Mission Statement

Mission Statement

Our Mission

The BioTechnology Institute (BTI) provides advanced research, training, and industry interaction in biological process technology, a major area of biotechnology research. The Institute is the central University of Minnesota vehicle for coordinated research in the biological, chemical, and engineering aspects of biotechnology and home to the MnDRIVE Environment Initiative 

BTI’s Mission

(1) Advance and support cross-disciplinary research and innovation at the forefront of biotechnology, (2) Support workforce and professional skills training in biotechnology, (3) Facilitate and develop industry relations in biotechnology, (4) Serve as a central biotechnology resource on campus and (5) Provide biomanufacturing expertise and services to the University, Minnesota, and industry through its BioResource Center (BRC).

BTI Accomplishes its mission by:

(1) bringing together life-science and engineering faculty, researchers, postdocs, and students with shared research interests in biotechnology-related disciplines and
(2) providing administrative support and resources for scientific exchange, networking, collaborative research, and professional skills development and training of its community members.

Core Values

BTI is dedicated to fostering a safe, equitable, inclusive, and collaborative environment for its students, researchers, staff, and faculty. BTI values diversity of backgrounds, disciplines, and experiences as critical factors for achieving its mission of cutting-edge biotechnology research, training, and service.
The following core principles guide BTI:
Collaboration and Teamwork
Innovation and Excellence

Vision and Goals

BTIs goals are:

I. To be a major driver for the creation of a sustainable bioeconomy in MN by promoting and prioritizing cutting-edge fundamental and applied research towards the development of crucial enabling biotechnologies and synthetic biology approaches. BTI drives advances in a broad array of applications, including:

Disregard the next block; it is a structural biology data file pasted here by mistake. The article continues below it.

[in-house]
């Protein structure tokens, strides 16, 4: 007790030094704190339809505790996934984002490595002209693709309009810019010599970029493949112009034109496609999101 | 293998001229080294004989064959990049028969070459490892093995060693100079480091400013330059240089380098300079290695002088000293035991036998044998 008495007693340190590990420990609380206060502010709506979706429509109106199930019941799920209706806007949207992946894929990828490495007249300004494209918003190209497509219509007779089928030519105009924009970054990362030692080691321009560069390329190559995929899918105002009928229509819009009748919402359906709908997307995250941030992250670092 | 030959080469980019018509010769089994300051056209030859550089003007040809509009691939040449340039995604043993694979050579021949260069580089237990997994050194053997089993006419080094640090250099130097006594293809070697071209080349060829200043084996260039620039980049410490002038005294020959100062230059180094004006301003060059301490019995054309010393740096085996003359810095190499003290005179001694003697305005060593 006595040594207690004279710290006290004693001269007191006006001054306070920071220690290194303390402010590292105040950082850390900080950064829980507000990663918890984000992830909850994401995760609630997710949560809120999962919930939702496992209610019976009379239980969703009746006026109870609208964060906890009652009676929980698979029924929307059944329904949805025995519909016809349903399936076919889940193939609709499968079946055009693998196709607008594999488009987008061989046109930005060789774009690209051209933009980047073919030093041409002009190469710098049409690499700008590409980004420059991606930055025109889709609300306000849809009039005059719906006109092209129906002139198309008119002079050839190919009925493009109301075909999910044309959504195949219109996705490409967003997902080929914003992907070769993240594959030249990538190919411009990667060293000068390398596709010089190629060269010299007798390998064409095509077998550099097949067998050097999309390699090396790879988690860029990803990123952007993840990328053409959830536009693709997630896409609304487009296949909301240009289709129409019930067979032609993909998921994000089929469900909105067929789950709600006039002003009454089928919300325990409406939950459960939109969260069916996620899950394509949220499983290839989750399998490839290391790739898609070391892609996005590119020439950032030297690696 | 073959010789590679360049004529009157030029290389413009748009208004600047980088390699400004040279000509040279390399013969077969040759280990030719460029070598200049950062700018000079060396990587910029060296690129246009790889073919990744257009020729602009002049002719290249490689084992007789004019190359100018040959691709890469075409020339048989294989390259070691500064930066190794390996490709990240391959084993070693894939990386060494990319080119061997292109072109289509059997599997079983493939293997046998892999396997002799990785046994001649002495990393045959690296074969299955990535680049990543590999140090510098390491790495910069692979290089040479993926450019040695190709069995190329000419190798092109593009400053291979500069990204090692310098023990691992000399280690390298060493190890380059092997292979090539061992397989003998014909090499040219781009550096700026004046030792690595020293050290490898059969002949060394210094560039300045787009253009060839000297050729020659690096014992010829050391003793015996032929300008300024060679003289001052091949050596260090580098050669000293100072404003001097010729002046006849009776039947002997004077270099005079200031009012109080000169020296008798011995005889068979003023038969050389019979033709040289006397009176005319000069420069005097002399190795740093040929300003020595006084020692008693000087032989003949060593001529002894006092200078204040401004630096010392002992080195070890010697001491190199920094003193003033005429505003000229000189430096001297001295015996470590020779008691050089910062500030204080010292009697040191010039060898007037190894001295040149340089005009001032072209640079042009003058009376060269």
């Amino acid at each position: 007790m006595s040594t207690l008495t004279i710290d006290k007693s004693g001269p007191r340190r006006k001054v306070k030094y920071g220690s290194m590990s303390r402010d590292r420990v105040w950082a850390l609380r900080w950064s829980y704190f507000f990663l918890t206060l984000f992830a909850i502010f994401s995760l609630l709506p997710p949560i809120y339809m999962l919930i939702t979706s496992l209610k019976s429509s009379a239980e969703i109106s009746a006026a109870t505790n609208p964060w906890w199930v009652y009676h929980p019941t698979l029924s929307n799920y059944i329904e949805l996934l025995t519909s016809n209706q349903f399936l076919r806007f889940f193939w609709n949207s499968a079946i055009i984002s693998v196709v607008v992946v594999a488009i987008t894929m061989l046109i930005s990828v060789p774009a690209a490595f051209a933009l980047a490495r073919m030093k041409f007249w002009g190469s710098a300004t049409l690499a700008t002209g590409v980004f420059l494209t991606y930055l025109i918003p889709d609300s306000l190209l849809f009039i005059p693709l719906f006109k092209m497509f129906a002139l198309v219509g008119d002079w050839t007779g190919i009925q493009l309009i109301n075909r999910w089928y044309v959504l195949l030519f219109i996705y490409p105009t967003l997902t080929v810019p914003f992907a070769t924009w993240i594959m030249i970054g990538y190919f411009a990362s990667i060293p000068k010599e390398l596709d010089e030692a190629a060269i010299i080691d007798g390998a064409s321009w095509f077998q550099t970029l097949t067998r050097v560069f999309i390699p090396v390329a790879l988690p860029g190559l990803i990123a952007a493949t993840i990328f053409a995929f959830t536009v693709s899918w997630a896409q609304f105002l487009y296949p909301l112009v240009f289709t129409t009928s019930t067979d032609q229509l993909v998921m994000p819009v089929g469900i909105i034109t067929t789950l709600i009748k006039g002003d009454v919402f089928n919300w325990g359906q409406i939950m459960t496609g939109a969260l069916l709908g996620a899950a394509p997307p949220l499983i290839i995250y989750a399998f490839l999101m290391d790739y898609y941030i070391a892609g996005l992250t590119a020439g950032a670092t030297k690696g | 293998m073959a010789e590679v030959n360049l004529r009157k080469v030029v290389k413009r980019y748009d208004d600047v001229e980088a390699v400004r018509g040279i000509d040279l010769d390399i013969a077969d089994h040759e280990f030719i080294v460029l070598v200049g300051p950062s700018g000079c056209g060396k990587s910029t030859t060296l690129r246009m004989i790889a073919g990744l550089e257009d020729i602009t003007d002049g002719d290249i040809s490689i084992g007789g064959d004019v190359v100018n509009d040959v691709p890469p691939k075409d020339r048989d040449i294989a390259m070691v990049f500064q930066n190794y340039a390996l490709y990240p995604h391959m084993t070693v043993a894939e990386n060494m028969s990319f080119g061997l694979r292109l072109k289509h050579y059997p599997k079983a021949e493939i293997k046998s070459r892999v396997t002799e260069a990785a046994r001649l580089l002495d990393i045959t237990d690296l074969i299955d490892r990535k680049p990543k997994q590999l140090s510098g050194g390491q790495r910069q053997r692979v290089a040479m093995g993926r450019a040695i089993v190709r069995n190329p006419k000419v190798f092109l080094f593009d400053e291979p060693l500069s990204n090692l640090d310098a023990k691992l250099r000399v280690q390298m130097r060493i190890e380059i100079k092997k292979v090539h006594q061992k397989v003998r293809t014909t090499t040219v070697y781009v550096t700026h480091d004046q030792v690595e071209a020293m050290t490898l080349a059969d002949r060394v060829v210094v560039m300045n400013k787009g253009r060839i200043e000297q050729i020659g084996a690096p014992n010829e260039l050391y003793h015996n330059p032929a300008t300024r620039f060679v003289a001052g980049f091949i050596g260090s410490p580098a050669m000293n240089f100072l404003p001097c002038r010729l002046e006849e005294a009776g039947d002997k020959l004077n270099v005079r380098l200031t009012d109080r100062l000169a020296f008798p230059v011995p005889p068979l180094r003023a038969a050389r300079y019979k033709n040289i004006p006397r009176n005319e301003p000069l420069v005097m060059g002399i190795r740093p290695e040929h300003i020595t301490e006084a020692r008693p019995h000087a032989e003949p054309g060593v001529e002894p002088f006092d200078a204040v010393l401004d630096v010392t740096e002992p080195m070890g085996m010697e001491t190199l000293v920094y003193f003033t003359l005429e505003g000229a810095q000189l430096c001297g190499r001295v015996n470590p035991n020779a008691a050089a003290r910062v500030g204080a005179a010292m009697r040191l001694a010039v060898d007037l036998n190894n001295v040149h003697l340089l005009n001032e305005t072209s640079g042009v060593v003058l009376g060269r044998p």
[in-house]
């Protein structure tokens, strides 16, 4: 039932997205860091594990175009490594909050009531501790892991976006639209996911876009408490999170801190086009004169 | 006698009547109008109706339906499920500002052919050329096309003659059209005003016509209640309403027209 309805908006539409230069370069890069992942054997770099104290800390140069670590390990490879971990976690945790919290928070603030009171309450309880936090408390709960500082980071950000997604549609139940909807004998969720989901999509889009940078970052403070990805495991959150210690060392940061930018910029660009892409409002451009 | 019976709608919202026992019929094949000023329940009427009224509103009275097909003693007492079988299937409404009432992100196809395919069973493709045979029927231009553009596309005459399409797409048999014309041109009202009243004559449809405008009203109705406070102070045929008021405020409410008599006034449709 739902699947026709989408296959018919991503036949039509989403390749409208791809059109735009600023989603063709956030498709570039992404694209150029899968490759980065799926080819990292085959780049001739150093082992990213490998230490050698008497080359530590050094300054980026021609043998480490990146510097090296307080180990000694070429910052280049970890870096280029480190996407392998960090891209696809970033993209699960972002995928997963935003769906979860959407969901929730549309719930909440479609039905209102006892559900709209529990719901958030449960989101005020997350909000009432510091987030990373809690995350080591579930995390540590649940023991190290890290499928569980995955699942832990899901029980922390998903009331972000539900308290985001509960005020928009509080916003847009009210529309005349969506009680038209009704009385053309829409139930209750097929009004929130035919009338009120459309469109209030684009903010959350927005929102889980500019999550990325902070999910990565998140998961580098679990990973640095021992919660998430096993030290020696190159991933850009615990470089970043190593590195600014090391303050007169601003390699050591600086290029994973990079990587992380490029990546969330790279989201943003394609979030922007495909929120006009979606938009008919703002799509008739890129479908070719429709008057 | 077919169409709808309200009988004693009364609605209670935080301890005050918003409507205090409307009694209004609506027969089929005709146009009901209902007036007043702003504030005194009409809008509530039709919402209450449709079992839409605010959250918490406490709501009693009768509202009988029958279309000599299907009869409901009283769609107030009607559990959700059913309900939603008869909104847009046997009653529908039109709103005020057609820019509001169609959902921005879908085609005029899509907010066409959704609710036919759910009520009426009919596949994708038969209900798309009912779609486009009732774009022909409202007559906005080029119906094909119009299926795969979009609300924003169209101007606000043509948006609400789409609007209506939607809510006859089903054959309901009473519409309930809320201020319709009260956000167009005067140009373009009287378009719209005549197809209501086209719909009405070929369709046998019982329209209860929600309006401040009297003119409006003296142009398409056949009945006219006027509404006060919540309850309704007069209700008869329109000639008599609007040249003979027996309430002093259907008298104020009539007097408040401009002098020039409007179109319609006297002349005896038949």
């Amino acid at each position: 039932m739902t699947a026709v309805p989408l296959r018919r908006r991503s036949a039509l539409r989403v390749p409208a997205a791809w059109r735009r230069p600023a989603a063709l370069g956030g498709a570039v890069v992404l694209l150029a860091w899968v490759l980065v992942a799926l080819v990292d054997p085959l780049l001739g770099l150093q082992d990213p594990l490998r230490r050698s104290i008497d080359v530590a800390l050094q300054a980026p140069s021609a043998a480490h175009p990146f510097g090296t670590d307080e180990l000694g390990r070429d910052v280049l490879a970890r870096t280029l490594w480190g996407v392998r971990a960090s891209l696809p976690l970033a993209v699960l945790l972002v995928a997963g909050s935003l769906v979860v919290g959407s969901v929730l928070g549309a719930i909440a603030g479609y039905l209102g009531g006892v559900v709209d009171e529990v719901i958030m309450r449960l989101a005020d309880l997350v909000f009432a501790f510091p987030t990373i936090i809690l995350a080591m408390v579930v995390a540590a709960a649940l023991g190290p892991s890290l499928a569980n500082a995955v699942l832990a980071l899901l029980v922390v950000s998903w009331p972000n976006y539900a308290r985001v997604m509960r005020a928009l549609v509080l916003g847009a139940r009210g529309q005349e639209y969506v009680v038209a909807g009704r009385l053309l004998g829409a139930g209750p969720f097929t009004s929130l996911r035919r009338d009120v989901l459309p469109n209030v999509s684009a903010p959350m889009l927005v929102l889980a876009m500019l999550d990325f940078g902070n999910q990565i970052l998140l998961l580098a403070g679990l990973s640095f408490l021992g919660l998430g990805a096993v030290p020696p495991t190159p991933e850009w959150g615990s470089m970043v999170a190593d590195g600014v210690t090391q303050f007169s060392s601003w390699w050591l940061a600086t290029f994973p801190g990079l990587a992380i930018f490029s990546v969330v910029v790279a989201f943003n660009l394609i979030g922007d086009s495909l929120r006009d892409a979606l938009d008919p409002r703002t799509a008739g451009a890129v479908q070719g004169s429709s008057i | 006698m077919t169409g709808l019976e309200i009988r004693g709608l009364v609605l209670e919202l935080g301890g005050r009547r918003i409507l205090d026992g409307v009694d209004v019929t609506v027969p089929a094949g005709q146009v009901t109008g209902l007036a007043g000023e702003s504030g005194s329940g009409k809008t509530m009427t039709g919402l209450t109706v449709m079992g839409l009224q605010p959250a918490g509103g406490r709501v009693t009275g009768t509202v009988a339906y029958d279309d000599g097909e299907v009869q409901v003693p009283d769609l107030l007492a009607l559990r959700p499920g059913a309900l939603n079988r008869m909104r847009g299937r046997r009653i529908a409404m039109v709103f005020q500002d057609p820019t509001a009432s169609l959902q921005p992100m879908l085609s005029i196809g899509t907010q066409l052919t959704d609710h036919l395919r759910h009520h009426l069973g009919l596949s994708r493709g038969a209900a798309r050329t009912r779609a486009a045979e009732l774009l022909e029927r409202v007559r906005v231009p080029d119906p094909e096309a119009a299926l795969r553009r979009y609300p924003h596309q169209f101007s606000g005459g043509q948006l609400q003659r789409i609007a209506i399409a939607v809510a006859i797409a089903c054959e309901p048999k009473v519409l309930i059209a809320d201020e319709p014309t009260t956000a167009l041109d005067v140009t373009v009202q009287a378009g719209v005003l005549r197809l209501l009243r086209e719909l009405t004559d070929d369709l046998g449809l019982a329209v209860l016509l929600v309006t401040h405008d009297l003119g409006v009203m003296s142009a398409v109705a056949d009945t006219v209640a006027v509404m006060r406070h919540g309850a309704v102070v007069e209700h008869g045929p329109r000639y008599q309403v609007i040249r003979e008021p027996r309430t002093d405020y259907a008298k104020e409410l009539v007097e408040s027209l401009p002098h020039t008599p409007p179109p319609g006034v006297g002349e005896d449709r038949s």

• (1) carbon capture and conversion,
  • (2) sustainable biomanufacturing of value-added compounds and advanced materials,
  • (3) bioremediation, recycling, and recovery of valuable elements and molecules,
  • (4) discovery and design of therapeutics, diagnostics, materials, and processes
II To become a key player on campus for future MN bioeconomy workforce development by:
(1) offering up-to-date biotechnology training, professional skills development, and industrial networking
opportunities to our students, postdocs, and research staff.
(2) supporting the creation and implementation of relevant biotechnology curricula and skills training activities.
III. To expand BTIs visibility and footprint locally and nationally by:
(1) expanding its industrial relations and connections through its BRC, faculty expertise, and entrepreneurship
(2) effective communication and promotion.
2023 Spring Events

2023 Spring Events

Minneapolis skyline at sunset with roads and trains in the foreground

2022 Fall Eevnts

University of Minnesota- BioTechnology Institute

New fall events will be posted as information becomes available 

Check back in Mid-Septembeer to see all the events for this upcoming fall.

Visual Science

Visual Science

Visual Sicence